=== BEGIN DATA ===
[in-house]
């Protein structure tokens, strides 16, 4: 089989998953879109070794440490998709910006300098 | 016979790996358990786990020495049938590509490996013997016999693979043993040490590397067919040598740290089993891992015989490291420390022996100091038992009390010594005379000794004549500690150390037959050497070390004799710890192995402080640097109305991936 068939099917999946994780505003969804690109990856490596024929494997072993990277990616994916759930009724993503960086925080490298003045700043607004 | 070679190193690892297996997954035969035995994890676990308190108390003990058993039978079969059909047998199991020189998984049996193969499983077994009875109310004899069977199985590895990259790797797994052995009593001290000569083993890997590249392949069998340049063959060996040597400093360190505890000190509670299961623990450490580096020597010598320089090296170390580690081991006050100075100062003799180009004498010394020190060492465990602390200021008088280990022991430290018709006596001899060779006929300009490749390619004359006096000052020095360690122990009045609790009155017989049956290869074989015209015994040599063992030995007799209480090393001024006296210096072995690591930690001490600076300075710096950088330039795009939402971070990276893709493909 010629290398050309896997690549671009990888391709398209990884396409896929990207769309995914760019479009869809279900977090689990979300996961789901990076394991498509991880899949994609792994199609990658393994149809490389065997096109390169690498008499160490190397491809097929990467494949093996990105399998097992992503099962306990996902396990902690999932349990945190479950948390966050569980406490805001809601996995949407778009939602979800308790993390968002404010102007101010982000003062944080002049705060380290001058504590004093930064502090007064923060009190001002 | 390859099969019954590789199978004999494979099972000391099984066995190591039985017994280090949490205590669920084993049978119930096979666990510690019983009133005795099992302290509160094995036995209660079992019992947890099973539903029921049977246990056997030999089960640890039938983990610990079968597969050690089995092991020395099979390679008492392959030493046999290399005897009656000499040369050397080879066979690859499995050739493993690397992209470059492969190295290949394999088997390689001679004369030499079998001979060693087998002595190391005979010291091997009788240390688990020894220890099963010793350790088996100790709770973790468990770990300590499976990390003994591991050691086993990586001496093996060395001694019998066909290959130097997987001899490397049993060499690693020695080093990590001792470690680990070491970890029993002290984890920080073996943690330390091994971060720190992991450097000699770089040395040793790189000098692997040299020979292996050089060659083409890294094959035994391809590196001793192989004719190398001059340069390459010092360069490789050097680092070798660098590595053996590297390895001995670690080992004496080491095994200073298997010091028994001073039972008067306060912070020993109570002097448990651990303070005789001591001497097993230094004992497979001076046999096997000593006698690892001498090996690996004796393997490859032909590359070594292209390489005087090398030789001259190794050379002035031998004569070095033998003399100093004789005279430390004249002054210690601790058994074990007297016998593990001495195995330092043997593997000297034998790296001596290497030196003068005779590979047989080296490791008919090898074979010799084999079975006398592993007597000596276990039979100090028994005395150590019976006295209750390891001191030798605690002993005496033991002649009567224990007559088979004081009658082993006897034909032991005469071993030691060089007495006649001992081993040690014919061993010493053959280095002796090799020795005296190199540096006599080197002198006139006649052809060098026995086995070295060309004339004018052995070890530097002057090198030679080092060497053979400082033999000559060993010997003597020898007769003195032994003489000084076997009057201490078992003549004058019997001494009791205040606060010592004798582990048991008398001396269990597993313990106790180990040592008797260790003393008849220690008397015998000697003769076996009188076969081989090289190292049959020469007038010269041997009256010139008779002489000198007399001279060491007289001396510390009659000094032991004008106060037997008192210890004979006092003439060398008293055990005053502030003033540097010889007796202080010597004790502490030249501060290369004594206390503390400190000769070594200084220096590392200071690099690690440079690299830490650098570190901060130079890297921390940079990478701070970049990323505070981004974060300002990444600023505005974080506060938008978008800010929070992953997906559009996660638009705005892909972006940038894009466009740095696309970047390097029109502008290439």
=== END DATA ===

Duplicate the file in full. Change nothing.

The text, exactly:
[in-house]
């Protein structure tokens, strides 16, 4: 089989998953879109070794440490998709910006300098 | 016979790996358990786990020495049938590509490996013997016999693979043993040490590397067919040598740290089993891992015989490291420390022996100091038992009390010594005379000794004549500690150390037959050497070390004799710890192995402080640097109305991936 068939099917999946994780505003969804690109990856490596024929494997072993990277990616994916759930009724993503960086925080490298003045700043607004 | 070679190193690892297996997954035969035995994890676990308190108390003990058993039978079969059909047998199991020189998984049996193969499983077994009875109310004899069977199985590895990259790797797994052995009593001290000569083993890997590249392949069998340049063959060996040597400093360190505890000190509670299961623990450490580096020597010598320089090296170390580690081991006050100075100062003799180009004498010394020190060492465990602390200021008088280990022991430290018709006596001899060779006929300009490749390619004359006096000052020095360690122990009045609790009155017989049956290869074989015209015994040599063992030995007799209480090393001024006296210096072995690591930690001490600076300075710096950088330039795009939402971070990276893709493909 010629290398050309896997690549671009990888391709398209990884396409896929990207769309995914760019479009869809279900977090689990979300996961789901990076394991498509991880899949994609792994199609990658393994149809490389065997096109390169690498008499160490190397491809097929990467494949093996990105399998097992992503099962306990996902396990902690999932349990945190479950948390966050569980406490805001809601996995949407778009939602979800308790993390968002404010102007101010982000003062944080002049705060380290001058504590004093930064502090007064923060009190001002 | 390859099969019954590789199978004999494979099972000391099984066995190591039985017994280090949490205590669920084993049978119930096979666990510690019983009133005795099992302290509160094995036995209660079992019992947890099973539903029921049977246990056997030999089960640890039938983990610990079968597969050690089995092991020395099979390679008492392959030493046999290399005897009656000499040369050397080879066979690859499995050739493993690397992209470059492969190295290949394999088997390689001679004369030499079998001979060693087998002595190391005979010291091997009788240390688990020894220890099963010793350790088996100790709770973790468990770990300590499976990390003994591991050691086993990586001496093996060395001694019998066909290959130097997987001899490397049993060499690693020695080093990590001792470690680990070491970890029993002290984890920080073996943690330390091994971060720190992991450097000699770089040395040793790189000098692997040299020979292996050089060659083409890294094959035994391809590196001793192989004719190398001059340069390459010092360069490789050097680092070798660098590595053996590297390895001995670690080992004496080491095994200073298997010091028994001073039972008067306060912070020993109570002097448990651990303070005789001591001497097993230094004992497979001076046999096997000593006698690892001498090996690996004796393997490859032909590359070594292209390489005087090398030789001259190794050379002035031998004569070095033998003399100093004789005279430390004249002054210690601790058994074990007297016998593990001495195995330092043997593997000297034998790296001596290497030196003068005779590979047989080296490791008919090898074979010799084999079975006398592993007597000596276990039979100090028994005395150590019976006295209750390891001191030798605690002993005496033991002649009567224990007559088979004081009658082993006897034909032991005469071993030691060089007495006649001992081993040690014919061993010493053959280095002796090799020795005296190199540096006599080197002198006139006649052809060098026995086995070295060309004339004018052995070890530097002057090198030679080092060497053979400082033999000559060993010997003597020898007769003195032994003489000084076997009057201490078992003549004058019997001494009791205040606060010592004798582990048991008398001396269990597993313990106790180990040592008797260790003393008849220690008397015998000697003769076996009188076969081989090289190292049959020469007038010269041997009256010139008779002489000198007399001279060491007289001396510390009659000094032991004008106060037997008192210890004979006092003439060398008293055990005053502030003033540097010889007796202080010597004790502490030249501060290369004594206390503390400190000769070594200084220096590392200071690099690690440079690299830490650098570190901060130079890297921390940079990478701070970049990323505070981004974060300002990444600023505005974080506060938008978008800010929070992953997906559009996660638009705005892909972006940038894009466009740095696309970047390097029109502008290439």